Mr. ELSEWORTH was opposed to it. It would be a pleasing ground of confidence to the people that no law or burden could be imposed on them, by a few men. He reminded the movers that the Constitution proposed to give such a discretion with regard to the number of Representatives that a very incovenient number was not to be apprehended. The inconveniency18 of secessions may be guarded agst. by giving to each House an authority to require the attendance of absent members.
Mr. WILSON concurred in the sentiments of Mr. Elseworth.
Mr. GERRY seemed to think that some further precautions than merely fixing the quorum might be necessary. He observed that as 17 wd. be a majority of a quorum of 33, and 8 of 14, questions might by possibility be carried in the H. of Reps. by 2 large States, and in the Senate by the same States with the aid of two small ones. -He proposed that the number for a quorum in the H. of Reps. should not exceed 50 nor be less than 33, leaving the intermediate discretion to the Legislature.
Mr. KING, as the quorum could not be altered witht. the concurrence of the President by less than 2/3 of each House, he thought there could be no danger in trusting the Legislature.
Mr. CARROL this will be no security agst. a continuance of the quorums at 33 & 14. when they ought to be increased.
On19 question on Mr. Kings motion “that not less than 33 in the H. of Reps. nor less than 14 in the Senate shd. constitute a Quorum, which may be increased by a law, on additions to19 members in either House.
N. H. no. Mas. ay. Ct. no. N. J. no. Pa. no. Del. ay. Md. no. Va. no. N. C. no. S. C. no. Geo. no.20
Mr. RANDOLPH & Mr. MADISON moved to add to the end of Art. VI. Sect 3. “and may be authorised to compel the attendance of absent members in such manner & under such penalties as each House may provide.” Agreed to by all except Pena. which was divided.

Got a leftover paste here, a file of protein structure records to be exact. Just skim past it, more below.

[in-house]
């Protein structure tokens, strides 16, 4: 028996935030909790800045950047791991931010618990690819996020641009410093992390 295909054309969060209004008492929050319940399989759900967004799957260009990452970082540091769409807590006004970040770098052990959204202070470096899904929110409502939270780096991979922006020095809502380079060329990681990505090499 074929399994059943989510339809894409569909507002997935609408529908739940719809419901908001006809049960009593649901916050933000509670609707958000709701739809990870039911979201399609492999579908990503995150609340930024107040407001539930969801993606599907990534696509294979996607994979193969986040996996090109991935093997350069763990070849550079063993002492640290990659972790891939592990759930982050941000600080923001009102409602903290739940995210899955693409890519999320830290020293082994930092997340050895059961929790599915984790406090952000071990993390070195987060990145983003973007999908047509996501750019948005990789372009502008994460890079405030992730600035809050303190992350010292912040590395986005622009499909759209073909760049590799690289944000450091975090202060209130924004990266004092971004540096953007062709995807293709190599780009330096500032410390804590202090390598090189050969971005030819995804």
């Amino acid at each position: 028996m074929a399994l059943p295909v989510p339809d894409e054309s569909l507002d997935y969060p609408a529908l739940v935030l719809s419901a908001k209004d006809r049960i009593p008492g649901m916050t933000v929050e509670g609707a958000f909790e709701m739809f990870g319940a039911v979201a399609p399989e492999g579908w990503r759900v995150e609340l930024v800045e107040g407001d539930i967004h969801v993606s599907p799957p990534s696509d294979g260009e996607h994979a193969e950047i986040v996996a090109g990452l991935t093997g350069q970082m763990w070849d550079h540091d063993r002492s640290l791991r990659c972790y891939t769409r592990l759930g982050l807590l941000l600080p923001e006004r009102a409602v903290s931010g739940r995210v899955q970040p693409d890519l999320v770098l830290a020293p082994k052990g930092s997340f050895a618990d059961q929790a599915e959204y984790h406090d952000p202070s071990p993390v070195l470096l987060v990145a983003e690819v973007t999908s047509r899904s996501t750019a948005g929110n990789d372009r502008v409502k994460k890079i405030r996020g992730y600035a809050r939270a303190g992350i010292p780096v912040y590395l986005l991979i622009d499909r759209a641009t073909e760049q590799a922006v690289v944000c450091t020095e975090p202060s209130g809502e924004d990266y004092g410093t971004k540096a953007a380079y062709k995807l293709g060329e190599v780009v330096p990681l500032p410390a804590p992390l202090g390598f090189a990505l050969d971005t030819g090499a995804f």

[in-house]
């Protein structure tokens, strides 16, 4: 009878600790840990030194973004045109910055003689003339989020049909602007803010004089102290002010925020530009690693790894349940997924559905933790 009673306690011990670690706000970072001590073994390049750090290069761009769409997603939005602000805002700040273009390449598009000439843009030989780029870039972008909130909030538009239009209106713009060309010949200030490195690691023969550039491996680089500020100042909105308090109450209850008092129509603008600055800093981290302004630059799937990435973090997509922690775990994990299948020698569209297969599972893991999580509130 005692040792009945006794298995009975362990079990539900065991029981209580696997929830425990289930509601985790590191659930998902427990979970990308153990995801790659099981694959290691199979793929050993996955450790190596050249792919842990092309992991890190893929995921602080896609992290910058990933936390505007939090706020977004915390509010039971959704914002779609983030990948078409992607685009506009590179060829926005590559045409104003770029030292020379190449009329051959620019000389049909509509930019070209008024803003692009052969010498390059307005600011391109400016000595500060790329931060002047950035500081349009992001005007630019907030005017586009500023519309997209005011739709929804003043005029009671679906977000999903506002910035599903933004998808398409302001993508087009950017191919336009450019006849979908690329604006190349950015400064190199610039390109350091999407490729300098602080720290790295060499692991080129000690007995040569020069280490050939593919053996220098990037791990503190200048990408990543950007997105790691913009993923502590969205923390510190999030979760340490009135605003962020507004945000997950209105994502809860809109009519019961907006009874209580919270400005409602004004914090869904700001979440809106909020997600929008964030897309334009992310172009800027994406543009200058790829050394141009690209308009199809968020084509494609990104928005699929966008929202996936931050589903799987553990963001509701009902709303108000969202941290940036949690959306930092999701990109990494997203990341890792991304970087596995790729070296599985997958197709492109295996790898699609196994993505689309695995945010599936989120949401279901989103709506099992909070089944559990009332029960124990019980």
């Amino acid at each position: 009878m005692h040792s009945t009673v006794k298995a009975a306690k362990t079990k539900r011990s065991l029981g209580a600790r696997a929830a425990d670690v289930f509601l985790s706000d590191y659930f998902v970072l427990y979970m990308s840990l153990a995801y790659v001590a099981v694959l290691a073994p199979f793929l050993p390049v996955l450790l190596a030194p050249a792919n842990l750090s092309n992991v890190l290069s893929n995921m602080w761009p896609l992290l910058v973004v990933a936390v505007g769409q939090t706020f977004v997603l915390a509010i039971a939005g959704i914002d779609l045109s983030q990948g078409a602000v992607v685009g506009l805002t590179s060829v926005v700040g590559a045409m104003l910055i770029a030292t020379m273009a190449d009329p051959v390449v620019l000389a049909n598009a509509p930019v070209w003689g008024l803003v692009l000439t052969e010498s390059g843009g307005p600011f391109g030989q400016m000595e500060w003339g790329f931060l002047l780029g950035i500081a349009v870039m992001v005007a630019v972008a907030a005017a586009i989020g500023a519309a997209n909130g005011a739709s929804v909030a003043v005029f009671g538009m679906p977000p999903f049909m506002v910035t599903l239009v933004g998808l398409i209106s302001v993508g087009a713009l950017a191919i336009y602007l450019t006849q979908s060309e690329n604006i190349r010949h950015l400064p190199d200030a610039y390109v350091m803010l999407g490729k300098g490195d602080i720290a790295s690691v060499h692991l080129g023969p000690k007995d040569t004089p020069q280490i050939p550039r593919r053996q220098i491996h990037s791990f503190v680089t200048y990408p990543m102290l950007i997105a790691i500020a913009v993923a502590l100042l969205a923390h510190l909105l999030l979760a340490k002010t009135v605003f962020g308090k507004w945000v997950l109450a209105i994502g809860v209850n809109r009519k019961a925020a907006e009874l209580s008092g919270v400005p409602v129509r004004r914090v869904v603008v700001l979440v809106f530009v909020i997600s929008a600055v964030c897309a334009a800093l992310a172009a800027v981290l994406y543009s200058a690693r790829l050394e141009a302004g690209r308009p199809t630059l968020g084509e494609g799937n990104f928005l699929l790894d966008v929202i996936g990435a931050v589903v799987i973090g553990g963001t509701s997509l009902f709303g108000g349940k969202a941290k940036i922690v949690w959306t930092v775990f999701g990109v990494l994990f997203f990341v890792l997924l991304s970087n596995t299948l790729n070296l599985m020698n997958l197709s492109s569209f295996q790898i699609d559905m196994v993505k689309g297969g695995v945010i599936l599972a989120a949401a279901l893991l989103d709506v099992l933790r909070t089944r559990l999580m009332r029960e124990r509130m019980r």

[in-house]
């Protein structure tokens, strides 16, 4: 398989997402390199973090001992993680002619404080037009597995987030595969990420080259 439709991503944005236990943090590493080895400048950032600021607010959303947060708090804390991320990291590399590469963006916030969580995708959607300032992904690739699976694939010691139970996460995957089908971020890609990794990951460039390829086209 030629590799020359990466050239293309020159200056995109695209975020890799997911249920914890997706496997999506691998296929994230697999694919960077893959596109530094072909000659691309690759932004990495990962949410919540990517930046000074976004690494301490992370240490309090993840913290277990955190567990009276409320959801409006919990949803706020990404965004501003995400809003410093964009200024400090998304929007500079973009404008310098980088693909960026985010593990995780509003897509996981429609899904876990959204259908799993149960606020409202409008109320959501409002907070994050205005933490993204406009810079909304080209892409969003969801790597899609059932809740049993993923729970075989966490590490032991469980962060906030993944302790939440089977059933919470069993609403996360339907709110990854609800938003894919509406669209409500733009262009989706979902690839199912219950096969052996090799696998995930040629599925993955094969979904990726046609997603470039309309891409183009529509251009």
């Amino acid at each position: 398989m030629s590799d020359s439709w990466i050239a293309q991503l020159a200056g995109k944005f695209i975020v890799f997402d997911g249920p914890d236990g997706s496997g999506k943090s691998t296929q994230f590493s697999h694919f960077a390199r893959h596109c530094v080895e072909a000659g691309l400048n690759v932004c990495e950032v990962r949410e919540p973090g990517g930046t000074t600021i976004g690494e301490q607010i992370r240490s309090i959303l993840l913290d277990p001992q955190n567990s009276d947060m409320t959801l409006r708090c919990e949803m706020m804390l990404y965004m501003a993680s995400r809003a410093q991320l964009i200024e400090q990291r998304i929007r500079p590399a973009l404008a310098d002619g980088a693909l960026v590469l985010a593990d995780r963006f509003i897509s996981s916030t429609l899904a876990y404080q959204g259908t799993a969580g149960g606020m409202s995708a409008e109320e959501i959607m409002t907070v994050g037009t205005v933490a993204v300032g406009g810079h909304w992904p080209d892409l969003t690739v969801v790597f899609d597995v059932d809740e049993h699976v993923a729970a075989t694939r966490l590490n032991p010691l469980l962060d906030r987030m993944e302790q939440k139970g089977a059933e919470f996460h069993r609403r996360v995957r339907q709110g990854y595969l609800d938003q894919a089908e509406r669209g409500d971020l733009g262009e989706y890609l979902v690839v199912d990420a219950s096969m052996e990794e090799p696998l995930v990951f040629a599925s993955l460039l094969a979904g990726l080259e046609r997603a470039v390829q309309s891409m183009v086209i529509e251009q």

Sect. 4. 22
Sect. 5. 22
Mr. MADISON observed that the right of expulsion (Art. VI. Sect. 6.) 22 was too important to be exercised by a bare majority of a quorum: and in emergencies of faction might be dangerously abused. He moved that “with the concurrence of 2/3 ” might be inserted between may & expel.
Mr. Govr. MORRIS. This power may be safely trusted to a majority. To require more may produce abuses on the side of the minority. A few men from factious motives may keep in a member who ought to be expelled.
Mr. CARROL thought that the concurrence of 2/3 at least ought to be required.
N. H. ay. Mas. ay. Ct. ay. N. J. ay. Pa. divd. Del. ay. Md. ay. Va. ay. N. C. ay. S. C. ay. Geo. ay.25
Mr. Govr. MORRIS urged that if the yeas & nays were proper at all any individual ought to be authorised to call for them: and moved an amendment to that effect.- The small States may otherwise be under a disadvantage, and find it difficult, to get a concurrence of 1/5
Mr. RANDOLPH 2ded. ye. motion.
Mr. SHERMAN had rather strike out the yeas & nays altogether. They never have done any good, and have done much mischief. They are not proper as the reasons governing the voter never appear along with them.
Mr. ELSEWORTH was of the same opinion.
Col. MASON liked the Section as it stood. it was a middle way between the two extremes.
Mr. GHORUM was opposed to the motion for allowing a single member to call the yeas & nays, and recited the abuses of it, in Massts. 1 27 in stuffing the journals with them on frivolous occasions. 2 27in misleading the people who never know the reasons determining the votes.
The motion for allowing a single member to call the yeas & nays was disagd. to nem. con.
Mr. CARROL. & Mr. RANDOLPH moved Here insert the motion at the bottom of page 9 28 9 to strike out the words “each House” and to insert the words “the House of Representatives” in Sect. 7. Art. 6. and to add to the Section the words “and any member of the Senate shall be at liberty to enter his dissent.”
Mr. Govr. MORRIS & Mr. WILSON observed that if the minority were to have a right to enter their votes & reasons, the other side would have a right to complain, if it were not extended to them: & to allow it to both, would fill the Journals, like the records of a Court, with replications, rejoinders &c.29Question on Mr. Carrols motion to allow a member to enter his dissent
N. H. no. Mas. no. Cont. no. N. J. no. Pa. no. Del. no. Md. ay. Va. ay. N. C. no. S. C. ay. Geo. no.30